RT-PCR, immunocytochemical, and Western analyses revealed that mouse aortic myocytes express TRPV2. More interestingly and importantly, TRPV2 is present in basilar as well as mesenteric arterial myocytes. In rat cerebral artery,7 treatment with the antisense ODN specific for TRPC6 suppressed pressure-induced myogenic tone and depolarization, and abolished hypotonic stimulation–induced NSCC. Mouse vascular smooth muscles express TRPC1, TRPC3, TRPC4, and/or TRPC6.28,29⇓ Although expression of TRPV2 and TRPC6 in the resistance arteries has not been quantitatively compared, the present finding demonstrates that TRPV2 may play a certain role in regulating vascular tones in these peripheral arteries. TRP channels can be activated/modulated by stimuli such as G protein–coupled receptor activation, store depletion, activated G protein, DAGs, inositol trisphosphate, and Ca2+.9,30–32⇓⇓⇓ In principle, a number of different TRPs could be also sensitive to membrane stretch and/or hypotonic stimulation. Although our results clearly demonstrate that TRPV2 in vascular myocytes is one of essential component of NSCC activated by membrane stretch and hypotonic stimulation–induced cell swelling, experiments using intact arteries will develop total understanding of the physiological significance of TRPV2 for smooth muscle regulation, in particular, in resistance arteries.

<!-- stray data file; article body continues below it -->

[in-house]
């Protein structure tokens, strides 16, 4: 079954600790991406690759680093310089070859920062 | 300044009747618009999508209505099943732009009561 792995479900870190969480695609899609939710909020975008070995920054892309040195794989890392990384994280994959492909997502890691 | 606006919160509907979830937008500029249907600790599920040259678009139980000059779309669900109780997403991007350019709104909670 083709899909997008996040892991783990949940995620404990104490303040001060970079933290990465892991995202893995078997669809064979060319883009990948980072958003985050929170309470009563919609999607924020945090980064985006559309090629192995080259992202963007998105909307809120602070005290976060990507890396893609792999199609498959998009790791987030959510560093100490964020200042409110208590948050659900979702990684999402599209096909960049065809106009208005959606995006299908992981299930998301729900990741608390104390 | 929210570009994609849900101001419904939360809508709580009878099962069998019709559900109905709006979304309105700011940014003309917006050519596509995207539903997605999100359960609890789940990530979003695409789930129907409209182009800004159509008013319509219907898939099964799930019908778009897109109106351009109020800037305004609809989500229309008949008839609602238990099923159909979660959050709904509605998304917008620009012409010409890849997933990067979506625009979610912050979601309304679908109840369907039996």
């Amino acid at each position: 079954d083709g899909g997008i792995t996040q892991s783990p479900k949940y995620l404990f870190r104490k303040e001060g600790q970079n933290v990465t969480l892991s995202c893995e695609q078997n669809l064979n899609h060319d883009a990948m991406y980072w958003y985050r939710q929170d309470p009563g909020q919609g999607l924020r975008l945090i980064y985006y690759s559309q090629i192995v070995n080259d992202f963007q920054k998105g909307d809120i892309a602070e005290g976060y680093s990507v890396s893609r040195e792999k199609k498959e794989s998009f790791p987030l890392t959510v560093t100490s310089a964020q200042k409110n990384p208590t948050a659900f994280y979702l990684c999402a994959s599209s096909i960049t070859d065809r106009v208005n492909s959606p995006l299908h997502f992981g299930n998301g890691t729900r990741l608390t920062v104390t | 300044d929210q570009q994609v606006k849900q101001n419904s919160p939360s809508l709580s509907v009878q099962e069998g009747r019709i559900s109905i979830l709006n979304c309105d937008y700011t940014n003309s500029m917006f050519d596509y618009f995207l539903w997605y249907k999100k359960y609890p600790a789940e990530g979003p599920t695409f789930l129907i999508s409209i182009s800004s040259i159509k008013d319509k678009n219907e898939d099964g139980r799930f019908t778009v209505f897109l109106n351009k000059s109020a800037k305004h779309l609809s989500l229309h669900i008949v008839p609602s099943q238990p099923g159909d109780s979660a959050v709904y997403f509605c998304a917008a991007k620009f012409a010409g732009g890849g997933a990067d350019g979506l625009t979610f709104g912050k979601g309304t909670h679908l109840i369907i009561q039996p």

Even though TRPC6 is sensitive to myogenic tone, this may arise from DAGs produced by activation of phospholipase C, after cell swelling. Thus, changes in myogenic tone can play an obligatory role in the activation of TRPC6.7 Moreover, activation of TRPV4 by hypotonic stimulation is mediated by phosphorylation of the tyrosine residue by Src family tyrosine kinase,33 suggesting that hypotonic stimulation releases a ligand that activates this kinase. Although the tyrosine residue is not conserved in TRPV233 and stimulation of the kinase by hypotonic stimulation has not been confirmed in mouse aorta, the possibility that cell swelling produces an endogenous ligand that activates TRPV2 cannot be ruled out. Local change of membrane tension produced by membrane stretch could affect channels, receptors, lipids, and/or enzymes, and the locally produced ligand, in particular, a certain lipid, may modulate the neighboring channels. Activity of TRPV1 and TRPM7 is regulated by inositol lipids that are closely localized with these channels.34,35⇓ Taken together, the mechanism underlying the activation of TRPV2 by membrane stretch is remained to be determined.